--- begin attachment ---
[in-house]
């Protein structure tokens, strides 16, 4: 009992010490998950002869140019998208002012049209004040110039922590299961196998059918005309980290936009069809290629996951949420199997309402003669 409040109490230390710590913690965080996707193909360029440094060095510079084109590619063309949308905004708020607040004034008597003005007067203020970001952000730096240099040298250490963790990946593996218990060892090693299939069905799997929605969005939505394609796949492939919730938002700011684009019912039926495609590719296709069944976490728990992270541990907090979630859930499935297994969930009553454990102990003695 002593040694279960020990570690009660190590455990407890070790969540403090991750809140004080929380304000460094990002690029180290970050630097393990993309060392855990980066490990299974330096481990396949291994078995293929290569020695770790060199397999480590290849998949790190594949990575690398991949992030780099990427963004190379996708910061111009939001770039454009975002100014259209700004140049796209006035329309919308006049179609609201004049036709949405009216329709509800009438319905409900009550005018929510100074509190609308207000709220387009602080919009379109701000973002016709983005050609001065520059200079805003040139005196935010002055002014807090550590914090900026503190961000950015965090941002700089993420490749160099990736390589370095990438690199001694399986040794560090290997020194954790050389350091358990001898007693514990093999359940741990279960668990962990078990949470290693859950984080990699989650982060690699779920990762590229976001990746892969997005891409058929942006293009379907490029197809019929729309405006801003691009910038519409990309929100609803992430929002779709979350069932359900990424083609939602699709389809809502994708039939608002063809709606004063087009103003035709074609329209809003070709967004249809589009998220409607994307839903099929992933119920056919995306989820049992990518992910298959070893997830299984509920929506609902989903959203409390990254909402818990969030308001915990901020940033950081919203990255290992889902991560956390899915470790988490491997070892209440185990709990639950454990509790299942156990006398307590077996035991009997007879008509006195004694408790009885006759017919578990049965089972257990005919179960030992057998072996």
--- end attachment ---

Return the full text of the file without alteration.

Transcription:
[in-house]
């Protein structure tokens, strides 16, 4: 009992010490998950002869140019998208002012049209004040110039922590299961196998059918005309980290936009069809290629996951949420199997309402003669 409040109490230390710590913690965080996707193909360029440094060095510079084109590619063309949308905004708020607040004034008597003005007067203020970001952000730096240099040298250490963790990946593996218990060892090693299939069905799997929605969005939505394609796949492939919730938002700011684009019912039926495609590719296709069944976490728990992270541990907090979630859930499935297994969930009553454990102990003695 002593040694279960020990570690009660190590455990407890070790969540403090991750809140004080929380304000460094990002690029180290970050630097393990993309060392855990980066490990299974330096481990396949291994078995293929290569020695770790060199397999480590290849998949790190594949990575690398991949992030780099990427963004190379996708910061111009939001770039454009975002100014259209700004140049796209006035329309919308006049179609609201004049036709949405009216329709509800009438319905409900009550005018929510100074509190609308207000709220387009602080919009379109701000973002016709983005050609001065520059200079805003040139005196935010002055002014807090550590914090900026503190961000950015965090941002700089993420490749160099990736390589370095990438690199001694399986040794560090290997020194954790050389350091358990001898007693514990093999359940741990279960668990962990078990949470290693859950984080990699989650982060690699779920990762590229976001990746892969997005891409058929942006293009379907490029197809019929729309405006801003691009910038519409990309929100609803992430929002779709979350069932359900990424083609939602699709389809809502994708039939608002063809709606004063087009103003035709074609329209809003070709967004249809589009998220409607994307839903099929992933119920056919995306989820049992990518992910298959070893997830299984509920929506609902989903959203409390990254909402818990969030308001915990901020940033950081919203990255290992889902991560956390899915470790988490491997070892209440185990709990639950454990509790299942156990006398307590077996035991009997007879008509006195004694408790009885006759017919578990049965089972257990005919179960030992057998072996």